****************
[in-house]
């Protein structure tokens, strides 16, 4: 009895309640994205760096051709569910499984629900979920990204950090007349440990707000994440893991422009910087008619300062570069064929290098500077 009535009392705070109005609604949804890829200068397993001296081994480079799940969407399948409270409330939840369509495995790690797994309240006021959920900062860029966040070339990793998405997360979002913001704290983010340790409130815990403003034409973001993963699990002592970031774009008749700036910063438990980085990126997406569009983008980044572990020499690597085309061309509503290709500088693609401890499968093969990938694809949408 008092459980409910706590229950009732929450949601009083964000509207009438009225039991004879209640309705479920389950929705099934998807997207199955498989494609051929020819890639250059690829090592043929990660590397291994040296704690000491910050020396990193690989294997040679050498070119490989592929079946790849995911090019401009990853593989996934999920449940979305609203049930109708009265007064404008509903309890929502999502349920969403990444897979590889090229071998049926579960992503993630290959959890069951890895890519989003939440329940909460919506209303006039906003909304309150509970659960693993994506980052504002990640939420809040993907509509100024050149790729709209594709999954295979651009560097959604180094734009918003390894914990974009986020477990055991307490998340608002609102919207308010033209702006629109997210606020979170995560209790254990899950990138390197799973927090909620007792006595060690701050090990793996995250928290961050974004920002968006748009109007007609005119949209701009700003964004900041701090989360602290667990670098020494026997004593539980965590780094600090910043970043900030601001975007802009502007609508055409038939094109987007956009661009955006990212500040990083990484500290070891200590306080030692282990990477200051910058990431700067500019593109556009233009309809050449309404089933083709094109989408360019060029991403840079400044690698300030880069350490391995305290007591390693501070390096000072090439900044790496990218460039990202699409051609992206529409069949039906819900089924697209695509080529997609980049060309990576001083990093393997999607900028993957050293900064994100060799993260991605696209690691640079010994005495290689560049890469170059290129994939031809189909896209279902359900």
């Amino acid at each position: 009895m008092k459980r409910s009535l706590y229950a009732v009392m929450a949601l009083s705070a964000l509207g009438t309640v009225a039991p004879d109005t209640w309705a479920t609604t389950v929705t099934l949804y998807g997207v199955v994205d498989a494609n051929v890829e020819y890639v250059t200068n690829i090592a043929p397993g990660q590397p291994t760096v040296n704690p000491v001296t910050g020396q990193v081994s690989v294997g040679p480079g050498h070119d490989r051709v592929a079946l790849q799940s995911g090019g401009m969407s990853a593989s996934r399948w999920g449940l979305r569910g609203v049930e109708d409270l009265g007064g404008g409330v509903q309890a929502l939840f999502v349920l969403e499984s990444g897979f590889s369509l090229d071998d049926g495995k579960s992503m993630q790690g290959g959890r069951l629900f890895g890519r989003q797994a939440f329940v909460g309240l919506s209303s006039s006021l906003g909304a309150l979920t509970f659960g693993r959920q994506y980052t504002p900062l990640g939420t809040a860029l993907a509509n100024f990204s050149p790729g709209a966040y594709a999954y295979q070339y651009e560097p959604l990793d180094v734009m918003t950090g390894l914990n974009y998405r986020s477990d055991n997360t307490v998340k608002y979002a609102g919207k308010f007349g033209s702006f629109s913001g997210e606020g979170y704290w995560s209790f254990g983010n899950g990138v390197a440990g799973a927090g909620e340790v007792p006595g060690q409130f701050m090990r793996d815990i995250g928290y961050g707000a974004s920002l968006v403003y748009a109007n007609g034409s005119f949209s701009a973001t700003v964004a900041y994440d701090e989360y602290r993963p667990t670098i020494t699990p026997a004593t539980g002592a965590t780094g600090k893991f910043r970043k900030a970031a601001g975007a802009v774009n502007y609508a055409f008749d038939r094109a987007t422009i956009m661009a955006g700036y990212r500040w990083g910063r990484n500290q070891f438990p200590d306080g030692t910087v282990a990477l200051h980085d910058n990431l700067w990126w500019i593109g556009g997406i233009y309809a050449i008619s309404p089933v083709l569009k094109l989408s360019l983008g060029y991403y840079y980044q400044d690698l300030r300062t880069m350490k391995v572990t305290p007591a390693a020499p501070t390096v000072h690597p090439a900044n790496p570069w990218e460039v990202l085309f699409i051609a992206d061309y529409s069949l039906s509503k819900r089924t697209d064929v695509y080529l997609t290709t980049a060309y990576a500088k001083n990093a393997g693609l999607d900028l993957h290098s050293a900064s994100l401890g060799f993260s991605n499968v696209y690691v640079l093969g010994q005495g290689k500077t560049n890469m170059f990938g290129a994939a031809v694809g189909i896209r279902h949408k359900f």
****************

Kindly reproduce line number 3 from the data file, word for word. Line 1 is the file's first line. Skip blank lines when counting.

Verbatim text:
């Amino acid at each position: 009895m008092k459980r409910s009535l706590y229950a009732v009392m929450a949601l009083s705070a964000l509207g009438t309640v009225a039991p004879d109005t209640w309705a479920t609604t389950v929705t099934l949804y998807g997207v199955v994205d498989a494609n051929v890829e020819y890639v250059t200068n690829i090592a043929p397993g990660q590397p291994t760096v040296n704690p000491v001296t910050g020396q990193v081994s690989v294997g040679p480079g050498h070119d490989r051709v592929a079946l790849q799940s995911g090019g401009m969407s990853a593989s996934r399948w999920g449940l979305r569910g609203v049930e109708d409270l009265g007064g404008g409330v509903q309890a929502l939840f999502v349920l969403e499984s990444g897979f590889s369509l090229d071998d049926g495995k579960s992503m993630q790690g290959g959890r069951l629900f890895g890519r989003q797994a939440f329940v909460g309240l919506s209303s006039s006021l906003g909304a309150l979920t509970f659960g693993r959920q994506y980052t504002p900062l990640g939420t809040a860029l993907a509509n100024f990204s050149p790729g709209a966040y594709a999954y295979q070339y651009e560097p959604l990793d180094v734009m918003t950090g390894l914990n974009y998405r986020s477990d055991n997360t307490v998340k608002y979002a609102g919207k308010f007349g033209s702006f629109s913001g997210e606020g979170y704290w995560s209790f254990g983010n899950g990138v390197a440990g799973a927090g909620e340790v007792p006595g060690q409130f701050m090990r793996d815990i995250g928290y961050g707000a974004s920002l968006v403003y748009a109007n007609g034409s005119f949209s701009a973001t700003v964004a900041y994440d701090e989360y602290r993963p667990t670098i020494t699990p026997a004593t539980g002592a965590t780094g600090k893991f910043r970043k900030a970031a601001g975007a802009v774009n502007y609508a055409f008749d038939r094109a987007t422009i956009m661009a955006g700036y990212r500040w990083g910063r990484n500290q070891f438990p200590d306080g030692t910087v282990a990477l200051h980085d910058n990431l700067w990126w500019i593109g556009g997406i233009y309809a050449i008619s309404p089933v083709l569009k094109l989408s360019l983008g060029y991403y840079y980044q400044d690698l300030r300062t880069m350490k391995v572990t305290p007591a390693a020499p501070t390096v000072h690597p090439a900044n790496p570069w990218e460039v990202l085309f699409i051609a992206d061309y529409s069949l039906s509503k819900r089924t697209d064929v695509y080529l997609t290709t980049a060309y990576a500088k001083n990093a393997g693609l999607d900028l993957h290098s050293a900064s994100l401890g060799f993260s991605n499968v696209y690691v640079l093969g010994q005495g290689k500077t560049n890469m170059f990938g290129a994939a031809v694809g189909i896209r279902h949408k359900f």